When I got her at 7 months, I wasn’t sure she would have the qualities required in a PSD (Psychiatric Service Dog), which are to detect negative emotional or behavioral states and to alert the owner to them.  Now, at 18 months, she’s learned to detect when I am depressed, when I am heading into a manic state, when I am going into a dissociated state, and she gives me specific alert signs for all of these, thus meeting the Americans with Disabilities Act criteria for a PSD.  This means that like a Guide Dog for the Blind or any other service dog, she has the legal right to be with me anywhere.

Plus, she’s funny and cute and makes me laugh.  And she’s very patient with me.  She is a treasure.

Noga, my Lhasa Apso PSD, getting her beauty sleep

Back from the NaNoSphere

My goodness, it’s been an interesting month.  I’ve been immersed in the NaNoWriMo  “write-a-novel-in-a-month” challenge, and just finished!  I’m so relieved.  For a while it seemed like it wasn’t going to happen, couldn’t, surely wouldn’t.  It wasn’t that my novel didn’t turn me on.  It just seemed like I was going to let the sticky net of daily life and family relationships, combined with what is for me a high-maintenance holiday, throw me off course.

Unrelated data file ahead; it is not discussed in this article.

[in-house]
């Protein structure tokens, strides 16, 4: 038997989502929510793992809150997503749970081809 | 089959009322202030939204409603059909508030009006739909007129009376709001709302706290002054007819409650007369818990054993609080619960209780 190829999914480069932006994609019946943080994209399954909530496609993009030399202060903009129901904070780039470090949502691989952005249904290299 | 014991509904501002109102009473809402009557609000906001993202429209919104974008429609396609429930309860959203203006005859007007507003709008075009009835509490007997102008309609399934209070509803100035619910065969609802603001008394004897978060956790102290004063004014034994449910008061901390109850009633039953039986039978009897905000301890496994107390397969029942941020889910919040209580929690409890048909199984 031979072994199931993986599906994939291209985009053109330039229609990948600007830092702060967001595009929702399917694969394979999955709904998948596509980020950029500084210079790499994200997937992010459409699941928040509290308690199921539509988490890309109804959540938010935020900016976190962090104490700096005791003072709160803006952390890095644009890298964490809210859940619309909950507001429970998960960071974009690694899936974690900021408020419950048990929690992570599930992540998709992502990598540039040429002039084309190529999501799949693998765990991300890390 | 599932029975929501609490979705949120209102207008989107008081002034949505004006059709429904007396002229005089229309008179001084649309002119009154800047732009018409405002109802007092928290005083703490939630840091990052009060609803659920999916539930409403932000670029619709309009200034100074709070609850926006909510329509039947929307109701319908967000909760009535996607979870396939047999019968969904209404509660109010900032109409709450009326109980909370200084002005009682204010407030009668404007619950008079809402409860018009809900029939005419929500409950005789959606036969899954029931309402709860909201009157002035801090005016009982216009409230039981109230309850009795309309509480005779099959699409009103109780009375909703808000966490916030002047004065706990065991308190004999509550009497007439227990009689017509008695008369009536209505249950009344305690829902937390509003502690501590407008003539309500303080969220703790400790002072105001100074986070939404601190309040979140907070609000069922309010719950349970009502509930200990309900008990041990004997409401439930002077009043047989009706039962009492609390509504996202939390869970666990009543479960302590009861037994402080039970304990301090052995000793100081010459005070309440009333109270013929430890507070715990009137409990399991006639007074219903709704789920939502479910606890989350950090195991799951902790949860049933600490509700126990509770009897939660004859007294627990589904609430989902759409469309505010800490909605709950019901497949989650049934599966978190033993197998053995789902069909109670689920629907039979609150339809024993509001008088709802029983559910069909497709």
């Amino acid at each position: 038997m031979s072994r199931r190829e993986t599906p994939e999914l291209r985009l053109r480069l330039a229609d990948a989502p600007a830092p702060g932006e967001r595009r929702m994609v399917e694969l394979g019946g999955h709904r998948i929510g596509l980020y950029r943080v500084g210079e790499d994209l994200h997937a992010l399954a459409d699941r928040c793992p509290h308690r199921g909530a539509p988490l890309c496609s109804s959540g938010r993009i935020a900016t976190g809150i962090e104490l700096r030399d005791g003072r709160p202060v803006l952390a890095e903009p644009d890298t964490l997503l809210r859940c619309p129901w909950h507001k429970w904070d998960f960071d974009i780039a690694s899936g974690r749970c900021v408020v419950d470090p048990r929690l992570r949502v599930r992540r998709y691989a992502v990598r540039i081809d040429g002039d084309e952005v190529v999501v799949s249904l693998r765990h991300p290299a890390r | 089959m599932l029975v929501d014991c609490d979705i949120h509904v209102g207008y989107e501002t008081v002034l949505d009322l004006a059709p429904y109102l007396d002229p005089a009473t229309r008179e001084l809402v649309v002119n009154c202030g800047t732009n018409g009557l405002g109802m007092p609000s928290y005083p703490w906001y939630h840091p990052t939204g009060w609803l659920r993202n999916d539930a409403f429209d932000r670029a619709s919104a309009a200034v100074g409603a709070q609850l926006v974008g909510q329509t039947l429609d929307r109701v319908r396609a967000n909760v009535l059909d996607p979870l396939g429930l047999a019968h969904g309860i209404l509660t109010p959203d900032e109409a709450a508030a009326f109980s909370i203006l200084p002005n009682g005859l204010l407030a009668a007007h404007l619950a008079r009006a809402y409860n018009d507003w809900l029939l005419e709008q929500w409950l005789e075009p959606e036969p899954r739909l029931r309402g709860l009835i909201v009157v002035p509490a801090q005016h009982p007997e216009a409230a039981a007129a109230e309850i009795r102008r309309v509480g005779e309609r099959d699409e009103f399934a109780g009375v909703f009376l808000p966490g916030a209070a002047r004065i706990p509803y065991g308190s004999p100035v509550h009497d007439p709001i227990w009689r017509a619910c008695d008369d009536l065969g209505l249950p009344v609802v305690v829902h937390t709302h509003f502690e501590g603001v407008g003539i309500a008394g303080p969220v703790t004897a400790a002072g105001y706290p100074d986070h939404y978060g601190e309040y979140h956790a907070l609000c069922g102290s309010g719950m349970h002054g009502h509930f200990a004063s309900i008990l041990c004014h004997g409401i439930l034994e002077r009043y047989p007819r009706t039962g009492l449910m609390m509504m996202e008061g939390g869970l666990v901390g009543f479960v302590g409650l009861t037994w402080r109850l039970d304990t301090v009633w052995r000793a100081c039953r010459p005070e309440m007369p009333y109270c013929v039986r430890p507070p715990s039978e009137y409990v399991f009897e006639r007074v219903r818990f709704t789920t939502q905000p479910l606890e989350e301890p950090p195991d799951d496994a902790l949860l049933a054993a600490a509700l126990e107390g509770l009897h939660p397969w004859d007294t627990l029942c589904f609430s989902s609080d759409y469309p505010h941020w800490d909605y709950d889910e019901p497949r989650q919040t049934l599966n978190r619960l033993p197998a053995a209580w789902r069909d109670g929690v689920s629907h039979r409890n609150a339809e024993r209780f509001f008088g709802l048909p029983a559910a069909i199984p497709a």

Luckily, the intrinsic fascination of the story I am telling exerted an equal and opposite magnetic force, and with a little of my own will power thrown in, the balance tipped in favor of getting the required 50,000 words pounded out before the end of November 30, 2011.

And now it seems like just the beginning, because the characters are starting to become real people, the story has taken on its own twists that have taken me, its author, by surprise, and I find myself eager to keep on writing so I can find out what happens.

Hmmm.  That does sound familiar.  I must go and read my “About” page again.